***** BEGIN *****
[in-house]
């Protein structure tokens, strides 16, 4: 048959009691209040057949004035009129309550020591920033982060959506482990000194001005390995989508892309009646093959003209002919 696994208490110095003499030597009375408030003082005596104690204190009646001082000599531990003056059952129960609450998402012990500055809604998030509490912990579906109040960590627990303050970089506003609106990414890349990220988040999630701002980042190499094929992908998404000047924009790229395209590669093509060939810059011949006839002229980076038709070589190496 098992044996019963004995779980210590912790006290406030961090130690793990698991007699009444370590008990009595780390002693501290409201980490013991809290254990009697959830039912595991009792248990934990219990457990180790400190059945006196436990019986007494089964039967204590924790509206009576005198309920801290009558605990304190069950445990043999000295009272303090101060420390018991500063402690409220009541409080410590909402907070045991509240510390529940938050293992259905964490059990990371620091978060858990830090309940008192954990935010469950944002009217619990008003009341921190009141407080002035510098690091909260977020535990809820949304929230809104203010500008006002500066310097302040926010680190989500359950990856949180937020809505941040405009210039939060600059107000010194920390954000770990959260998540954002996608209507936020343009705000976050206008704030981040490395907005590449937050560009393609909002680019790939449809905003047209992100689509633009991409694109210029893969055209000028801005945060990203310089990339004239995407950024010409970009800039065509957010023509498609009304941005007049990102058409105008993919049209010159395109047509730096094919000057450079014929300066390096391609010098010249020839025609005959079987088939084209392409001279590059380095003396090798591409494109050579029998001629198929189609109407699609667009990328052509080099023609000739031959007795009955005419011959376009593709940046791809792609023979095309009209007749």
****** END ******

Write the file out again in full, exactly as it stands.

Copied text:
[in-house]
């Protein structure tokens, strides 16, 4: 048959009691209040057949004035009129309550020591920033982060959506482990000194001005390995989508892309009646093959003209002919 696994208490110095003499030597009375408030003082005596104690204190009646001082000599531990003056059952129960609450998402012990500055809604998030509490912990579906109040960590627990303050970089506003609106990414890349990220988040999630701002980042190499094929992908998404000047924009790229395209590669093509060939810059011949006839002229980076038709070589190496 098992044996019963004995779980210590912790006290406030961090130690793990698991007699009444370590008990009595780390002693501290409201980490013991809290254990009697959830039912595991009792248990934990219990457990180790400190059945006196436990019986007494089964039967204590924790509206009576005198309920801290009558605990304190069950445990043999000295009272303090101060420390018991500063402690409220009541409080410590909402907070045991509240510390529940938050293992259905964490059990990371620091978060858990830090309940008192954990935010469950944002009217619990008003009341921190009141407080002035510098690091909260977020535990809820949304929230809104203010500008006002500066310097302040926010680190989500359950990856949180937020809505941040405009210039939060600059107000010194920390954000770990959260998540954002996608209507936020343009705000976050206008704030981040490395907005590449937050560009393609909002680019790939449809905003047209992100689509633009991409694109210029893969055209000028801005945060990203310089990339004239995407950024010409970009800039065509957010023509498609009304941005007049990102058409105008993919049209010159395109047509730096094919000057450079014929300066390096391609010098010249020839025609005959079987088939084209392409001279590059380095003396090798591409494109050579029998001629198929189609109407699609667009990328052509080099023609000739031959007795009955005419011959376009593709940046791809792609023979095309009209007749």